Poetry/Prose

Inventing a Stranger (two assignments)

During a creativity workshop I recently attended, we were instructed to study a stranger at a cafe or restaurant. Here is mine:

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Image/editing credit: mine; subject at a favorite spot in Barcelona

Exercise 1: We were to look at our subject and imagine their body telling us a brief story about itself, as follows:

There was a time when I was very naive. The world was soft, and not much penetrated my skin. But then it all started. A fall down the stairs here, a trip along the sidewalk there … a food allergy, a motorcycle accident, a half-dozen surgeries.

There was a time when I didn’t understand the importance of all of my parts. Now, I do.

Exercise 2: We then were to invent a soul for this person, and give it a voice, as follows:

I’m a tender, open guy. But as you can imagine, life isn’t always so keen on my type. Even of women, it demands toughness–a ‘get over it’ kind of mentality.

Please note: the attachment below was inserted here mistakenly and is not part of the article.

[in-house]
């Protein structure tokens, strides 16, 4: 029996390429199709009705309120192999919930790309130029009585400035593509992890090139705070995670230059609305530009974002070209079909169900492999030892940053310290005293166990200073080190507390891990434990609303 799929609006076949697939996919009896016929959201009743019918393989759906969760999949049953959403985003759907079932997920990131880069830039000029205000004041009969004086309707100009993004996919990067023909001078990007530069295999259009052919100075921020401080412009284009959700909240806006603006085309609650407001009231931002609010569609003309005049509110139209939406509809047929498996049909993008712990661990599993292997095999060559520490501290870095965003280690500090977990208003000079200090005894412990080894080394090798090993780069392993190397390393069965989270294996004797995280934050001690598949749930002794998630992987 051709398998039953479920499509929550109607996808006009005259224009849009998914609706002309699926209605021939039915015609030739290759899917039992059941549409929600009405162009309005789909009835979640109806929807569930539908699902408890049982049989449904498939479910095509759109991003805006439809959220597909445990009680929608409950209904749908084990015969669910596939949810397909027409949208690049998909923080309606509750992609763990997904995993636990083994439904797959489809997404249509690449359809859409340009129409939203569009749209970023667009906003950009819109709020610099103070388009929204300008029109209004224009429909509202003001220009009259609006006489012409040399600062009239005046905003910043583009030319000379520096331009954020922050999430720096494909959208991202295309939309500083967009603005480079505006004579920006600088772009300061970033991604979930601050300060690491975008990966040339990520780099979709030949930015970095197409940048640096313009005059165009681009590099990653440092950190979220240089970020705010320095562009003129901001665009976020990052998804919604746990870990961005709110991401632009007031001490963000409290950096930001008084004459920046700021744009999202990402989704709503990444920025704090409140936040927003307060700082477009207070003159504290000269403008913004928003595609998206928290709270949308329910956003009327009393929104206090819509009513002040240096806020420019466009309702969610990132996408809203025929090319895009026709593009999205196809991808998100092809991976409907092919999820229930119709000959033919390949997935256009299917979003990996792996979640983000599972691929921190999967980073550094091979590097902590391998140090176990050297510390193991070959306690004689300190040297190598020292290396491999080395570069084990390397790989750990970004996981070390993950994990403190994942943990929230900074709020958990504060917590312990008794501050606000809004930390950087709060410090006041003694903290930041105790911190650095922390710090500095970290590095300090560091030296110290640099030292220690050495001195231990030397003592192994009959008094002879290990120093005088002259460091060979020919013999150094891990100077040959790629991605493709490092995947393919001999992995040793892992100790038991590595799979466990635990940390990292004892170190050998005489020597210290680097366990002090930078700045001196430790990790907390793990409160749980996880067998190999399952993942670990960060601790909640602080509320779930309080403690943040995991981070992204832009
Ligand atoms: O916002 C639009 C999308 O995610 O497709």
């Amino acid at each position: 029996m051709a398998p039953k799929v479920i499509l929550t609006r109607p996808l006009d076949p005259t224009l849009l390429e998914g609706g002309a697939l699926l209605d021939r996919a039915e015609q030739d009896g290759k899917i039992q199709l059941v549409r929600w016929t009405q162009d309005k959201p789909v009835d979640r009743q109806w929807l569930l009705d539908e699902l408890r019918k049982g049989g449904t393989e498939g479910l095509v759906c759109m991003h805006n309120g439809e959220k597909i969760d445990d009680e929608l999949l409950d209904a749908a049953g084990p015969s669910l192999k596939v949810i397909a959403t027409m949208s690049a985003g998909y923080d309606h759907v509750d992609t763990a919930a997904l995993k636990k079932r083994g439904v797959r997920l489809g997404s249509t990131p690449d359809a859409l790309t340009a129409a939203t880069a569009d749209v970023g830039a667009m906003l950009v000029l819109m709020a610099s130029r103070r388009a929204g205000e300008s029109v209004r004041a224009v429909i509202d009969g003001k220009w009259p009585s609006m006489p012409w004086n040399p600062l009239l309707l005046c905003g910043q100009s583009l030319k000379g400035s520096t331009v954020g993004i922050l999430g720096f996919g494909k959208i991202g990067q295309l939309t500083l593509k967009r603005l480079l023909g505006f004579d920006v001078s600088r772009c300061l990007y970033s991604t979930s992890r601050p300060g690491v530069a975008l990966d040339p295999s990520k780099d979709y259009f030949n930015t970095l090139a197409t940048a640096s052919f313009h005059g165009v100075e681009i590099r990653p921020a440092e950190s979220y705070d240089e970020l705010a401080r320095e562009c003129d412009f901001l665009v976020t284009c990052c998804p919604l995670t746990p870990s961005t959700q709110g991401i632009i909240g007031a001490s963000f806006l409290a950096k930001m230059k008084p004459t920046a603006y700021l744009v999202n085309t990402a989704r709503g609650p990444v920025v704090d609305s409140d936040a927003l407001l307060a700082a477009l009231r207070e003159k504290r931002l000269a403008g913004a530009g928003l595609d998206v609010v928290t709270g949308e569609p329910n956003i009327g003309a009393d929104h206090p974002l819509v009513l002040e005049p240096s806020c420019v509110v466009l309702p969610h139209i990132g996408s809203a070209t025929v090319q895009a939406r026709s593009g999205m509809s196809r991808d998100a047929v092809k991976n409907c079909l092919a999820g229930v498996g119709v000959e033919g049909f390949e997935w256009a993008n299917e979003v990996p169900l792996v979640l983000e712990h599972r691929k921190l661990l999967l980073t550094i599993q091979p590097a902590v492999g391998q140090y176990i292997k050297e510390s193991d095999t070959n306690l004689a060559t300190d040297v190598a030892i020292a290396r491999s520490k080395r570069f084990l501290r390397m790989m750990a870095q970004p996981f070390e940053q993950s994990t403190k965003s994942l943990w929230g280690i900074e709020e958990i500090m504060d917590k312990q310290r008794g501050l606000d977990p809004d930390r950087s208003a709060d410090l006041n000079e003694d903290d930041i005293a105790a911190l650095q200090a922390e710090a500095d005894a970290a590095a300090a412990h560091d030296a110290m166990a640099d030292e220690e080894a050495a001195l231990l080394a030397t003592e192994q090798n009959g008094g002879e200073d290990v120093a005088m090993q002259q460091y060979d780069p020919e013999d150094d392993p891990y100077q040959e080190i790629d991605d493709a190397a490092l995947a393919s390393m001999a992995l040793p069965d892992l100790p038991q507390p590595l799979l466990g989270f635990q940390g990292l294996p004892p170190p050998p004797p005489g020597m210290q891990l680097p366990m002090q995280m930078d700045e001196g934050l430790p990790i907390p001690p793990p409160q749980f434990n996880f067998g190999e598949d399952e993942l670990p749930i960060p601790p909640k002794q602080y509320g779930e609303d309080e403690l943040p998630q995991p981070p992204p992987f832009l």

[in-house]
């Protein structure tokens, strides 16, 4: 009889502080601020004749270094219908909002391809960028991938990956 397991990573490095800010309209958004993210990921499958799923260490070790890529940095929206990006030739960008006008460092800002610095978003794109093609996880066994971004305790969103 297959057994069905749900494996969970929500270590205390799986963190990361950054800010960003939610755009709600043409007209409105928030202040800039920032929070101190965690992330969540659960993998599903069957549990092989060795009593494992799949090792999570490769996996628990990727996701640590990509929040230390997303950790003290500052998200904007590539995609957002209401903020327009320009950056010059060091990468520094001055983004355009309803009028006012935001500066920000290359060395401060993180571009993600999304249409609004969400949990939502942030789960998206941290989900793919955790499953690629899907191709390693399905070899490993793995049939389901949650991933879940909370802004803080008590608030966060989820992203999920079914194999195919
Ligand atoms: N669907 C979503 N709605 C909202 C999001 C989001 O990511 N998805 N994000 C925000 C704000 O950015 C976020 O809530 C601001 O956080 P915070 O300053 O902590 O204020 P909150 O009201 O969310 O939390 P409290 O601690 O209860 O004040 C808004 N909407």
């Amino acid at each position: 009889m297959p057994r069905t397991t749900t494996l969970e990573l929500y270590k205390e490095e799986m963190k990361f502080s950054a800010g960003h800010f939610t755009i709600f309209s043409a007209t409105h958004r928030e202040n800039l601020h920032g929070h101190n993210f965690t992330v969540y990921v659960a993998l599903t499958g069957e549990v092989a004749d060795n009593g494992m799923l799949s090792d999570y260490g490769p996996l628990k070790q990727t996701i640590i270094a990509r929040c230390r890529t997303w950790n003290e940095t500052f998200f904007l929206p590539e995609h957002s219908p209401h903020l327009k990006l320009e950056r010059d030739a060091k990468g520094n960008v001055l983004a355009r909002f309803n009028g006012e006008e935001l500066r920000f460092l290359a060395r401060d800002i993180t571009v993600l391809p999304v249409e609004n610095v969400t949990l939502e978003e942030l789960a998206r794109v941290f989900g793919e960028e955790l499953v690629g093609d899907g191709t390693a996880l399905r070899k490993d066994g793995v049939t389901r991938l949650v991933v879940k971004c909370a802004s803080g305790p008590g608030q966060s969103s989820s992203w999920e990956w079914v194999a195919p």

I was a loner at school … luckily, I was not really hankering to integrate with other boys. Girls, on the other hand, always seemed to want to integrate with me.

Indeed, in many cases, what many men begged to have, for me came very easily.

Still, as I aged, I wanted to know what this tough guy gig was all about. I wanted to test myself, my masculine side. So I bought a motorcycle. It was love at first ride … a love that lasted, as many stories go, until I found myself flying 10 feet in the air, landing on my head.

Six surgeries and unspeakable bouts of pain later, I understood why cyclers were considered tough–the types who fought many battles in past lives.

I also knew I wasn’t one of them.

I must have been a scribe or horse tender. But I was hardly–at least in recent past incarnations–a man on a sword-based mission.

Nevertheless, I still needed to feel protected and strong inside myself, so I got into tattoos–designs with a bit of simple class and enough weight to say “keep out unless invited,” i.e., “no trespassing.”

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